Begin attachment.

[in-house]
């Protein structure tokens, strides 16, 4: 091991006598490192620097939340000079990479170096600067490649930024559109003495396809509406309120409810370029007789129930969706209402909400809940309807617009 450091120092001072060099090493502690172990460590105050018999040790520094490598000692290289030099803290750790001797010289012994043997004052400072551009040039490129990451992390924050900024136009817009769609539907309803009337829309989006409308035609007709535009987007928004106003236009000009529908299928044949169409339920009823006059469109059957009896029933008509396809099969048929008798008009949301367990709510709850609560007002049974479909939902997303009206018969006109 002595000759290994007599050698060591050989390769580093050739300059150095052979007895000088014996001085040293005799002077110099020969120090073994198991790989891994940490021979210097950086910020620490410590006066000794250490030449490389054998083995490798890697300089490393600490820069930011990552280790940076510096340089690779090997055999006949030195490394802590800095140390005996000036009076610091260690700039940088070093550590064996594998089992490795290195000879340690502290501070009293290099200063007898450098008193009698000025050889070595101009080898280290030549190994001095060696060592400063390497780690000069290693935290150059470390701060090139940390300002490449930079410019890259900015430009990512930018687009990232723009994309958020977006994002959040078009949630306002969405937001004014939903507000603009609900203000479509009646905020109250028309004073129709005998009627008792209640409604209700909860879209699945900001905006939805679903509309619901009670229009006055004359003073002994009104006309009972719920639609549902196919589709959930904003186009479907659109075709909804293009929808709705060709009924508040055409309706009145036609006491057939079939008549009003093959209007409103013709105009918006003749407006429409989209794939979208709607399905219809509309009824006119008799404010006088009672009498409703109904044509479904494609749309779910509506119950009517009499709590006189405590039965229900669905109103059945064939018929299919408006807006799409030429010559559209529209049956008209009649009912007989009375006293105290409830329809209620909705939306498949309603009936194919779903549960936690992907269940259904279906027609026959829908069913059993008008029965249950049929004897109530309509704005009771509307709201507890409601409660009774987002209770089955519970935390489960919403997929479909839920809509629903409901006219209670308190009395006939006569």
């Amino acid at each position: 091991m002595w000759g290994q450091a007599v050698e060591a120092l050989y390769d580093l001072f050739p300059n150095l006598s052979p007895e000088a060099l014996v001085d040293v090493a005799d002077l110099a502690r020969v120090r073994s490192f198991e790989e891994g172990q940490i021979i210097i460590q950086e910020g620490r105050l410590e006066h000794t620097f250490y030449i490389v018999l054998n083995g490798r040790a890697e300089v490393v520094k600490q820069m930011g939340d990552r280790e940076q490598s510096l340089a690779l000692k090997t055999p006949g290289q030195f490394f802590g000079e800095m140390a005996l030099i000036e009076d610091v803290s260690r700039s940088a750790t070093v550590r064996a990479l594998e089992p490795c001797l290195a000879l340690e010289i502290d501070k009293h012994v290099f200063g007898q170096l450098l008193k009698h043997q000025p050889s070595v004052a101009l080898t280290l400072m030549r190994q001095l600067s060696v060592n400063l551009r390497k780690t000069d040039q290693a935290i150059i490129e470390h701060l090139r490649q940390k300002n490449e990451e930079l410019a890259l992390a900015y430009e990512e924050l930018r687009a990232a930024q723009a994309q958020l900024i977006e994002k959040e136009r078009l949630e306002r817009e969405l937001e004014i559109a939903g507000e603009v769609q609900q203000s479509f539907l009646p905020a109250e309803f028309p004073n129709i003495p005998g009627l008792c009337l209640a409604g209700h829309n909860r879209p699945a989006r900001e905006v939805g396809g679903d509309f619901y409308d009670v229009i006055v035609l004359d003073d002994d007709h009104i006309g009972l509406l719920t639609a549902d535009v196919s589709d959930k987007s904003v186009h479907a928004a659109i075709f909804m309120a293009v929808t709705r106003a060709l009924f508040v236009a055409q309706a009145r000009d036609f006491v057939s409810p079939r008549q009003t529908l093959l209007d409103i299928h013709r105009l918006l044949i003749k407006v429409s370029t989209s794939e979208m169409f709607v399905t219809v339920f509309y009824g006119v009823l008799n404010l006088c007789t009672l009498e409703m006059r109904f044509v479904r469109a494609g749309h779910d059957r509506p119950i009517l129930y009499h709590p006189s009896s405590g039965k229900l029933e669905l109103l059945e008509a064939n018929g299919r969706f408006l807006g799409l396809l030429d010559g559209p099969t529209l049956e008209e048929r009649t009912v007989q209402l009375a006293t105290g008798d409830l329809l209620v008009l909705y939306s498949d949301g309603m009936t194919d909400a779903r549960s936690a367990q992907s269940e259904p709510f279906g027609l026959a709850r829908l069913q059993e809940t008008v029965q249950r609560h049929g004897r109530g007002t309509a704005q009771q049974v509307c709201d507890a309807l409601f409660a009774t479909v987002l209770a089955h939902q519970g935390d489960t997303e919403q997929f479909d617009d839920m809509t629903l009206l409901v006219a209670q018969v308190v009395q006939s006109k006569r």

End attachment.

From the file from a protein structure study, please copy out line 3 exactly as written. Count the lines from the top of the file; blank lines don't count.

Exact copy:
């Amino acid at each position: 091991m002595w000759g290994q450091a007599v050698e060591a120092l050989y390769d580093l001072f050739p300059n150095l006598s052979p007895e000088a060099l014996v001085d040293v090493a005799d002077l110099a502690r020969v120090r073994s490192f198991e790989e891994g172990q940490i021979i210097i460590q950086e910020g620490r105050l410590e006066h000794t620097f250490y030449i490389v018999l054998n083995g490798r040790a890697e300089v490393v520094k600490q820069m930011g939340d990552r280790e940076q490598s510096l340089a690779l000692k090997t055999p006949g290289q030195f490394f802590g000079e800095m140390a005996l030099i000036e009076d610091v803290s260690r700039s940088a750790t070093v550590r064996a990479l594998e089992p490795c001797l290195a000879l340690e010289i502290d501070k009293h012994v290099f200063g007898q170096l450098l008193k009698h043997q000025p050889s070595v004052a101009l080898t280290l400072m030549r190994q001095l600067s060696v060592n400063l551009r390497k780690t000069d040039q290693a935290i150059i490129e470390h701060l090139r490649q940390k300002n490449e990451e930079l410019a890259l992390a900015y430009e990512e924050l930018r687009a990232a930024q723009a994309q958020l900024i977006e994002k959040e136009r078009l949630e306002r817009e969405l937001e004014i559109a939903g507000e603009v769609q609900q203000s479509f539907l009646p905020a109250e309803f028309p004073n129709i003495p005998g009627l008792c009337l209640a409604g209700h829309n909860r879209p699945a989006r900001e905006v939805g396809g679903d509309f619901y409308d009670v229009i006055v035609l004359d003073d002994d007709h009104i006309g009972l509406l719920t639609a549902d535009v196919s589709d959930k987007s904003v186009h479907a928004a659109i075709f909804m309120a293009v929808t709705r106003a060709l009924f508040v236009a055409q309706a009145r000009d036609f006491v057939s409810p079939r008549q009003t529908l093959l209007d409103i299928h013709r105009l918006l044949i003749k407006v429409s370029t989209s794939e979208m169409f709607v399905t219809v339920f509309y009824g006119v009823l008799n404010l006088c007789t009672l009498e409703m006059r109904f044509v479904r469109a494609g749309h779910d059957r509506p119950i009517l129930y009499h709590p006189s009896s405590g039965k229900l029933e669905l109103l059945e008509a064939n018929g299919r969706f408006l807006g799409l396809l030429d010559g559209p099969t529209l049956e008209e048929r009649t009912v007989q209402l009375a006293t105290g008798d409830l329809l209620v008009l909705y939306s498949d949301g309603m009936t194919d909400a779903r549960s936690a367990q992907s269940e259904p709510f279906g027609l026959a709850r829908l069913q059993e809940t008008v029965q249950r609560h049929g004897r109530g007002t309509a704005q009771q049974v509307c709201d507890a309807l409601f409660a009774t479909v987002l209770a089955h939902q519970g935390d489960t997303e919403q997929f479909d617009d839920m809509t629903l009206l409901v006219a209670q018969v308190v009395q006939s006109k006569r």